Today we visited Aphordisias. It is a Roman city located about one hour drive to the south of Laodicea. I am unsure of the exact distance between the two cities since I am not driving and don’t have a very accurate road map in front of me. But no matter how short the distance the travel time is lengthened by the mountains that stand in between. Yesterday I noted the high mountains that stand behind Laodicea and provided it with fresh, cold water from the winter snows. We crossed those mountains today on our way out of the Lycus valley to Aphrodisias. At times there were some steep drop-offs as we wound our way through the mountains.
Although Aphrodisias is not a biblical city I found it interesting because of the window it provides for us into the social structure of the Roman Empire. We can learn something about life and society in Roman times through the life of one C. Julius Zoilos who left behind a number of buildings to which he attached his name.
Zoilos’s story is an interesting one. Although he was born a native of Aphrodisis in the first century BCE, he did not stay. He became a slave owned by owned Julius Caesar. I am not sure how or why he became a slave, but he did spend much of his early life away from the city. At some point he was freed from slavery and gained the status of freedman and became a trusted agent of the next emperor of Rome, Caesar Augustus.
Zoilos eventually returned to Aphrodisias in 40 BCE and became a very wealthy man. He played an important role in the life of the city. And to this day we remember Zoilos because his gifts to the city and his name displayed in several places.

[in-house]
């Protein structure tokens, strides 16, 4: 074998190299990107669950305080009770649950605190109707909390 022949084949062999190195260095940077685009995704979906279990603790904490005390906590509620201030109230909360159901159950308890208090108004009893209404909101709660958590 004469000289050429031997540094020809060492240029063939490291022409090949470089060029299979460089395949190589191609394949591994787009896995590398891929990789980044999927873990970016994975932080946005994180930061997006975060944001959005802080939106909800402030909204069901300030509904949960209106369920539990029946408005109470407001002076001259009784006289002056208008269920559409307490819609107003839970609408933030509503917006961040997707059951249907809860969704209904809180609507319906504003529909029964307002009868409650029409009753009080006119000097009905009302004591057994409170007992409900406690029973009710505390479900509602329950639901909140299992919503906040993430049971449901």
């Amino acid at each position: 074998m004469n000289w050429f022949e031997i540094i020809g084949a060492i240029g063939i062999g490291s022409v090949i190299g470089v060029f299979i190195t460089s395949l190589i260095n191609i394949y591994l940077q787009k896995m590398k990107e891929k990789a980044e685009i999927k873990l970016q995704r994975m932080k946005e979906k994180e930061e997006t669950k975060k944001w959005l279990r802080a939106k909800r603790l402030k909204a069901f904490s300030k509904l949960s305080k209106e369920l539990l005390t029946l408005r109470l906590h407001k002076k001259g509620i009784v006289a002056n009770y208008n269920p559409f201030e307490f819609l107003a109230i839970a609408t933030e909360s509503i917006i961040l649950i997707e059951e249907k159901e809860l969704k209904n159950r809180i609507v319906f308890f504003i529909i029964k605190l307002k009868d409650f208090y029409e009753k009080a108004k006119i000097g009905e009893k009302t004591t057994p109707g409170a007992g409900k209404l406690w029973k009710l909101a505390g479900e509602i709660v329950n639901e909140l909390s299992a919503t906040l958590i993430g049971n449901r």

This is the city’s theater that Zoilos donated to the city. His name was displayed in a dedicatory inscription over the entrance.
This is what remains of the agora (marketplace) for which he donated a portion of the funds.
And this is the temple to Aphrodite that he built for the city.
To honor and thank him when he died sometime after 28 BCE the city built a large mausoleum with a monument and set of friezes. The friezes depict Zoilos in very forms of dress performing different civic functions.
Zoilos’s life is the kind that we all like to read about it. He is the guy who made it up from the bottom and ended life on top. And his life in slavery adds the kind of twist to the story we all enjoy.
But we need to remember that his is the unusual life. For every Zoilos there were probably thousands of slaves who never lived as long as he did, never escaped slavery and never became wealthy members of an important Roman city. And we don’t remember their names today like we do Zoilos.
I am reminded of another slave living not far to the north of Aphrodisias about 80 years later. While we know that this slave’s name was Onesimus and we remember him because of the letter Paul wrote on his behalf, we have no evidence for him becoming rich. We don’t even know the outcome of that letter. Did Philemon release him or not? It’s hard to say. And for every Onesimus there were thousands who never had anyone intercede on their behalf. Slavery was a horrible life for most and many are long forgotten.
But Zoilos stands as the story of that one who came up from slavery. And we are lucky to have evidence for his story so that we can see what it was like for the few who did make it out of slavery to a better life. He was a generous benefactor of his city and left behind a legacy that has been recovered for us through the archaeological process.